The popular transportation company is launching a new effort to make arriving at sporting events easier. Might convention centers be next on the company’s priority list?
Remember the last time you used your phone to request a ride to a baseball game or a concert? Everything felt easy — the car picked you up outside your front door, and you didn’t need to deal with fumbling through dollar bills or swiping credit cards — until you actually arrived at the venue. Your driver dropped you at what seemed like an appropriate location, but you soon realized that your seats were actually located around the block. Lyft is aiming to solve that kind of conundrum with a new partnership with ticket resale company SeatGeek. Now, if you’ve purchased your tickets through SeatGeek, you can request a ride directly from the company’s mobile app, which will use your seat location to give Lyft drivers the most convenient drop-off location.
Lyft’s news release claims it may be able to save customers up to 30 minutes of wandering around a stadium. The service will launch at Providence Park, the home venue of Major League Soccer’s Portland Timbers. Lyft’s move has plenty of potential at other consumer-facing stadiums and arenas, but the company could also unlock a new level of convenience for attendees at business events, too. Think about the last time you arrived at the entrance of a convention center, only to realize that the opening session was actually kicking off on the other side of the building. Veteran event organizers know that “the other side of the building” can often translate to five city blocks away at massive convention centers.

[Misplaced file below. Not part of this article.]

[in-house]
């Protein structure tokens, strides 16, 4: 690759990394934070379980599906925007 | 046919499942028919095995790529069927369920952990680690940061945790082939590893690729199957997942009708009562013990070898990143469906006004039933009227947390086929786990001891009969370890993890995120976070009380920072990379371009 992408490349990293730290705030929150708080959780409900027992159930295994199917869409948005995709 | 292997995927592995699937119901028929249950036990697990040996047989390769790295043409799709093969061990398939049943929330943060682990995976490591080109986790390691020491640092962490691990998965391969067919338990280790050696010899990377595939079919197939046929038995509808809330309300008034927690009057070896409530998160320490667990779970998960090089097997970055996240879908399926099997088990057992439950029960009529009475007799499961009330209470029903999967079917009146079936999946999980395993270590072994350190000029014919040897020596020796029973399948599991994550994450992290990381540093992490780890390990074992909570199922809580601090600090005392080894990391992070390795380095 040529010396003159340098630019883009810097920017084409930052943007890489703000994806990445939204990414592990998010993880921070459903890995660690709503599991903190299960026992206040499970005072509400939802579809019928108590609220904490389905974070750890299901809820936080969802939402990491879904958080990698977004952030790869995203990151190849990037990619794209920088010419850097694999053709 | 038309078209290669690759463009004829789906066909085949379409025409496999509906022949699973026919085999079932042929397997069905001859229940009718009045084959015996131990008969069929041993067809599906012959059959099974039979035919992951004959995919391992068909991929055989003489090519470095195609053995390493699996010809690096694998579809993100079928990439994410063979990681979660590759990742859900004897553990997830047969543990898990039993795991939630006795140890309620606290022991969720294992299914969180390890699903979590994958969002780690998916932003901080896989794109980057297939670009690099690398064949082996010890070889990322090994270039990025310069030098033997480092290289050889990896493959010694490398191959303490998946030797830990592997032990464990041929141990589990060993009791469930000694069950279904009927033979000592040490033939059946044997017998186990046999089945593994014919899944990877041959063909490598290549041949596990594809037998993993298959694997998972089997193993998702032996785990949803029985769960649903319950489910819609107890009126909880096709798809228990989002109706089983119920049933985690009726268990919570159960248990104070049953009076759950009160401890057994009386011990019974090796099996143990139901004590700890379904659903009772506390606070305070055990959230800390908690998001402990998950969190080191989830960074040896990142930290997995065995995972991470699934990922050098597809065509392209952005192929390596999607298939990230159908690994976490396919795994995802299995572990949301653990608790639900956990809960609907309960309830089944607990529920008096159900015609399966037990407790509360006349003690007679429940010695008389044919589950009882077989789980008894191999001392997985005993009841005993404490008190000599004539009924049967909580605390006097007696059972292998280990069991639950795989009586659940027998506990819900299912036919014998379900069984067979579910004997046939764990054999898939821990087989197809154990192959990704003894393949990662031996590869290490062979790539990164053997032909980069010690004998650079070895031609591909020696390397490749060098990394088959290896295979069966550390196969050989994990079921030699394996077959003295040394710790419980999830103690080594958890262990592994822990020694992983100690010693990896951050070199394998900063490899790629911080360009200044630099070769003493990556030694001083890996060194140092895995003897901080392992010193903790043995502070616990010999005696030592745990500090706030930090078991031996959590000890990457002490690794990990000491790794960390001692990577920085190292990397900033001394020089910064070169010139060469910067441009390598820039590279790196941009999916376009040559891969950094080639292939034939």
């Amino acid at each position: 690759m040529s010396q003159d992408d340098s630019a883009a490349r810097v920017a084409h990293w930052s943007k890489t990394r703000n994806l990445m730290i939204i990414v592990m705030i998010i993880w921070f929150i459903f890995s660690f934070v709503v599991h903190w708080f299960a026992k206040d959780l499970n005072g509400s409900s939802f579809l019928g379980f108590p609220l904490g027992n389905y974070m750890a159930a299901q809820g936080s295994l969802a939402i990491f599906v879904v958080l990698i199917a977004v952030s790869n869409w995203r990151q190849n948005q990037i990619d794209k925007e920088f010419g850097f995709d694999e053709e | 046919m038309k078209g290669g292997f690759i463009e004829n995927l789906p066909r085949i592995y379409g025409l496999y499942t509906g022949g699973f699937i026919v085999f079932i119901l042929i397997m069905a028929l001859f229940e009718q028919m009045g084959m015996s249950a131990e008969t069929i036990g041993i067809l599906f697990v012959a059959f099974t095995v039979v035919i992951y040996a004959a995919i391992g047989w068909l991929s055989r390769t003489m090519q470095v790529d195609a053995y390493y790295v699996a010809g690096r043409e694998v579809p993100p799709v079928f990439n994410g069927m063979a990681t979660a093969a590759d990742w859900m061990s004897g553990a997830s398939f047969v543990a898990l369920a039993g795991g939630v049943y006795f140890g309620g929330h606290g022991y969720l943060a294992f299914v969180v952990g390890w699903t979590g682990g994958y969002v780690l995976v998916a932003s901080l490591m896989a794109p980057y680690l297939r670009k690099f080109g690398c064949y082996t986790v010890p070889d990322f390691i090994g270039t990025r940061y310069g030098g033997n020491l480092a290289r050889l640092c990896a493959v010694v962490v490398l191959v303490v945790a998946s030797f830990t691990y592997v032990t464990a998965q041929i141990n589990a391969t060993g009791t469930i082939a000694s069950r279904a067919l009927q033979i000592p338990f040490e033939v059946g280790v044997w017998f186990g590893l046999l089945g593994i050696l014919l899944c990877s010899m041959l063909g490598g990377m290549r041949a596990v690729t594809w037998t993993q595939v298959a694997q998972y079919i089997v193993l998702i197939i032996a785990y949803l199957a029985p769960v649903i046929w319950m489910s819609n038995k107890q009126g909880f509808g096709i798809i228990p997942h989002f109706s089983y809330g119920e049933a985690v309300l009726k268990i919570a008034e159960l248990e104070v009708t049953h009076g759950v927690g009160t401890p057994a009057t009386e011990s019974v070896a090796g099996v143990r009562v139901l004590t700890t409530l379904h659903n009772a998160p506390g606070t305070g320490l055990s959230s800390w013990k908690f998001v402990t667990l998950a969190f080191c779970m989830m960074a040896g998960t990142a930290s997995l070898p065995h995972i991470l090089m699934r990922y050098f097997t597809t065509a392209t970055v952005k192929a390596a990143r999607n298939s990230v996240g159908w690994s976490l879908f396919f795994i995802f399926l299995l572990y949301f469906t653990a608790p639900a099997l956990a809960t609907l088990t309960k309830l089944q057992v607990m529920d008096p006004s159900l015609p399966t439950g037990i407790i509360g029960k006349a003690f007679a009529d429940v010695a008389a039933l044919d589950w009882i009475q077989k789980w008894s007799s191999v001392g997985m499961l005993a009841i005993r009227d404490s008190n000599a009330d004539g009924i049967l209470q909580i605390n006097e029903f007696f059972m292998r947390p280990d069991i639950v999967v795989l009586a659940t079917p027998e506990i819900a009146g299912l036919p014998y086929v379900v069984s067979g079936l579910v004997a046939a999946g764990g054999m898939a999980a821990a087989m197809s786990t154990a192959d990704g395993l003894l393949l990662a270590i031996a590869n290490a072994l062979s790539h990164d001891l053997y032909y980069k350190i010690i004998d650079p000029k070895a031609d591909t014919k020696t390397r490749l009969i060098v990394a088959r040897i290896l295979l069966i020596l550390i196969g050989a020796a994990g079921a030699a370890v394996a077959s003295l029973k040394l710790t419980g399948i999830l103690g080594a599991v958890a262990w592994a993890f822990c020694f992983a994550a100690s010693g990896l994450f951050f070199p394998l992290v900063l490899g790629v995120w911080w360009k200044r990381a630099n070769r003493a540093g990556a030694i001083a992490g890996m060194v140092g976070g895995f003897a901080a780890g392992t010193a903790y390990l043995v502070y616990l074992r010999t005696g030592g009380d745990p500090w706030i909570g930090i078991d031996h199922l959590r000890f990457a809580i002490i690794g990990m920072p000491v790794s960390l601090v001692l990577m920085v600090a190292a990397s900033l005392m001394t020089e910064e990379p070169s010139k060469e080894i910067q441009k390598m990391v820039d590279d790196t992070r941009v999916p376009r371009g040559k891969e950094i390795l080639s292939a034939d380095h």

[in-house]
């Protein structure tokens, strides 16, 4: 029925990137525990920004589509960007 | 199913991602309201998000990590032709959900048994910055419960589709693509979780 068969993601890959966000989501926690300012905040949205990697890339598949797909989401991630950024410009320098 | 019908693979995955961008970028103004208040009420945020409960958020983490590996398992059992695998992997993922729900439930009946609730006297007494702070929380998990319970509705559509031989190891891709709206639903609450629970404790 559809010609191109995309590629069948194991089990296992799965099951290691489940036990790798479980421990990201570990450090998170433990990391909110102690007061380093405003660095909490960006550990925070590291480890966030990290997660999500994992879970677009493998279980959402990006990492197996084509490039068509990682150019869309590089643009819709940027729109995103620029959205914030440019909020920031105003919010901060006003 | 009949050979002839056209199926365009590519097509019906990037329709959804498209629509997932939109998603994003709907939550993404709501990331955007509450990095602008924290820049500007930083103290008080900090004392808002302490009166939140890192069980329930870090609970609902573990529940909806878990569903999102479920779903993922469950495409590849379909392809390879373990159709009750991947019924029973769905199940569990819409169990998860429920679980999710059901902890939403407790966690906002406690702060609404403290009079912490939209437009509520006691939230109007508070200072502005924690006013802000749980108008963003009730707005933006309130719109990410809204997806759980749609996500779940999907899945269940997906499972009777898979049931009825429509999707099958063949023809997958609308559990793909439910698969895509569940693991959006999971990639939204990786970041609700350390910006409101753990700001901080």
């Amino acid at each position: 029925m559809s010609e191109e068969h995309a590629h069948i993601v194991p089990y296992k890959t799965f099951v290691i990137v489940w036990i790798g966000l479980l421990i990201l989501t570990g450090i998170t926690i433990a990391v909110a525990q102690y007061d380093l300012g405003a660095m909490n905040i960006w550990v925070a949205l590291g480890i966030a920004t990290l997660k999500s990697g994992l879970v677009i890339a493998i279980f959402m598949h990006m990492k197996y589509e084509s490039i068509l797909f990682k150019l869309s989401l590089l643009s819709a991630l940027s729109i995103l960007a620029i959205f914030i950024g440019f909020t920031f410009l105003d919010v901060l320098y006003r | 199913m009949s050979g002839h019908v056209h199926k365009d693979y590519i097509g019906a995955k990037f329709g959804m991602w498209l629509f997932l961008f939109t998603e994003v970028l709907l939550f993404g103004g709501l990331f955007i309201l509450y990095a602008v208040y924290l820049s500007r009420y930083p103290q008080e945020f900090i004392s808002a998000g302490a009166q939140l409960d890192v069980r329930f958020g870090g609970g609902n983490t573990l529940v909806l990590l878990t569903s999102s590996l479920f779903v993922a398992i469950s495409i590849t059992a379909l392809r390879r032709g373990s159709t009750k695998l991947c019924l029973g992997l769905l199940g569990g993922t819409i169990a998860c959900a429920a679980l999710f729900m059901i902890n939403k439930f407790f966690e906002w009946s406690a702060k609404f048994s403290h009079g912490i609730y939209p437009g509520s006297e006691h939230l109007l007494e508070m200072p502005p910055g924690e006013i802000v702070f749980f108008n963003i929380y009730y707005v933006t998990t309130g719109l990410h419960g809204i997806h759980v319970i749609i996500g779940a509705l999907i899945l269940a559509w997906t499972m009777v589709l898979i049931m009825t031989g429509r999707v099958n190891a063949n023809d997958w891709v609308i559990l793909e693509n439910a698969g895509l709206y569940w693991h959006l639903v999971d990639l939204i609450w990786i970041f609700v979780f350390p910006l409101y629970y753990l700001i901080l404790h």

Sure, many attendees still rely on shuttle buses to get to and from conventions, but it’s clear that more are relying on their own car service. In 2017, the Boston Convention Center was Lyft’s most-visited event venue in the city, and it was the same case in Chicago with McCormick Place. Consider that lawmakers in both cities considered proposals that would have banned ride-sharing companies from picking up at those convention centers — in 2014 in Chicago and 2016 in Boston.
As more attendees turn to those services for their transportation needs, expect to see an increasing number of cities and convention centers embrace the ride-sharing revolution. For example, in Atlantic City, the convention center named Lyft its official ride-sharing service. At CES, the Las Vegas Convention Center was one of the places to experience the beginning of the driverless car revolution. If only those ride-sharing robots could start printing name badges on the way to the general session and submitting CEU requests on the way to the airport.